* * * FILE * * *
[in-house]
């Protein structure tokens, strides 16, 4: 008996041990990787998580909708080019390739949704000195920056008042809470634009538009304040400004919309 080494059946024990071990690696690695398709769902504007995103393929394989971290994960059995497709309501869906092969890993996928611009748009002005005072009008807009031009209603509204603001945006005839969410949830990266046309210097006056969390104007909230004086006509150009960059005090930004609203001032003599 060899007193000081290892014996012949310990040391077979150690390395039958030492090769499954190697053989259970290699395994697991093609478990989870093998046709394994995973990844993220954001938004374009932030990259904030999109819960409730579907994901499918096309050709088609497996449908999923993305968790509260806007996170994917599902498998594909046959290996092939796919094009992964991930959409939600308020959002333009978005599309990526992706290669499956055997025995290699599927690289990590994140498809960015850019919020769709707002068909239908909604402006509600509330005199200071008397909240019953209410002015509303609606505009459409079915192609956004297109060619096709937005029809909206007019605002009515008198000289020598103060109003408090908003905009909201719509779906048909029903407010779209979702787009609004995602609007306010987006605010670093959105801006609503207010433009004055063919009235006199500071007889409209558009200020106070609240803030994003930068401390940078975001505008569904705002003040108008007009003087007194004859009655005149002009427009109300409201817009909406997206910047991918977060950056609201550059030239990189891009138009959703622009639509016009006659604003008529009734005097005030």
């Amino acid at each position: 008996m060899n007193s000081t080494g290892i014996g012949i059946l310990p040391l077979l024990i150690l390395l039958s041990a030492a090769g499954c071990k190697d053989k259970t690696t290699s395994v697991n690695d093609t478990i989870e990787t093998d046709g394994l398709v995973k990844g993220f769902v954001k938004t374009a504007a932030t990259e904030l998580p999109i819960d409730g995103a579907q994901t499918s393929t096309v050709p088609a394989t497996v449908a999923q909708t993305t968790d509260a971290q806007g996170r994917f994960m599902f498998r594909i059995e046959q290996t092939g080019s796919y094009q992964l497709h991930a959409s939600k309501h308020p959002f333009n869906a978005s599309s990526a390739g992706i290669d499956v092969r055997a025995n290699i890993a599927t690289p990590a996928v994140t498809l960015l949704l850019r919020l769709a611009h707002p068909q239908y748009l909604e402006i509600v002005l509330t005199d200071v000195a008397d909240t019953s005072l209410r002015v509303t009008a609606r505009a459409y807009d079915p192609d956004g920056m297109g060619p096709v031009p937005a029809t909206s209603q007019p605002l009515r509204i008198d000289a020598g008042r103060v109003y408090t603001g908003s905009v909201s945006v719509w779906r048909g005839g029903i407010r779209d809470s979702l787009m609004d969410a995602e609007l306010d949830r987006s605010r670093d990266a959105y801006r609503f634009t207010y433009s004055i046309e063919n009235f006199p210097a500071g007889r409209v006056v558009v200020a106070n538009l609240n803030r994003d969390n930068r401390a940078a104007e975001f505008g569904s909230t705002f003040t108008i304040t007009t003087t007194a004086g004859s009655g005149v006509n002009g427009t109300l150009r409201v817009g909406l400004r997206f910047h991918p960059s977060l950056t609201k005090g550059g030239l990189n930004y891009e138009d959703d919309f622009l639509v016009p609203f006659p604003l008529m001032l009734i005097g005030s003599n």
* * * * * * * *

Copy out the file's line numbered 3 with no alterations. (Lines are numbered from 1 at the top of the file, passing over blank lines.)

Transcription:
């Amino acid at each position: 008996m060899n007193s000081t080494g290892i014996g012949i059946l310990p040391l077979l024990i150690l390395l039958s041990a030492a090769g499954c071990k190697d053989k259970t690696t290699s395994v697991n690695d093609t478990i989870e990787t093998d046709g394994l398709v995973k990844g993220f769902v954001k938004t374009a504007a932030t990259e904030l998580p999109i819960d409730g995103a579907q994901t499918s393929t096309v050709p088609a394989t497996v449908a999923q909708t993305t968790d509260a971290q806007g996170r994917f994960m599902f498998r594909i059995e046959q290996t092939g080019s796919y094009q992964l497709h991930a959409s939600k309501h308020p959002f333009n869906a978005s599309s990526a390739g992706i290669d499956v092969r055997a025995n290699i890993a599927t690289p990590a996928v994140t498809l960015l949704l850019r919020l769709a611009h707002p068909q239908y748009l909604e402006i509600v002005l509330t005199d200071v000195a008397d909240t019953s005072l209410r002015v509303t009008a609606r505009a459409y807009d079915p192609d956004g920056m297109g060619p096709v031009p937005a029809t909206s209603q007019p605002l009515r509204i008198d000289a020598g008042r103060v109003y408090t603001g908003s905009v909201s945006v719509w779906r048909g005839g029903i407010r779209d809470s979702l787009m609004d969410a995602e609007l306010d949830r987006s605010r670093d990266a959105y801006r609503f634009t207010y433009s004055i046309e063919n009235f006199p210097a500071g007889r409209v006056v558009v200020a106070n538009l609240n803030r994003d969390n930068r401390a940078a104007e975001f505008g569904s909230t705002f003040t108008i304040t007009t003087t007194a004086g004859s009655g005149v006509n002009g427009t109300l150009r409201v817009g909406l400004r997206f910047h991918p960059s977060l950056t609201k005090g550059g030239l990189n930004y891009e138009d959703d919309f622009l639509v016009p609203f006659p604003l008529m001032l009734i005097g005030s003599n």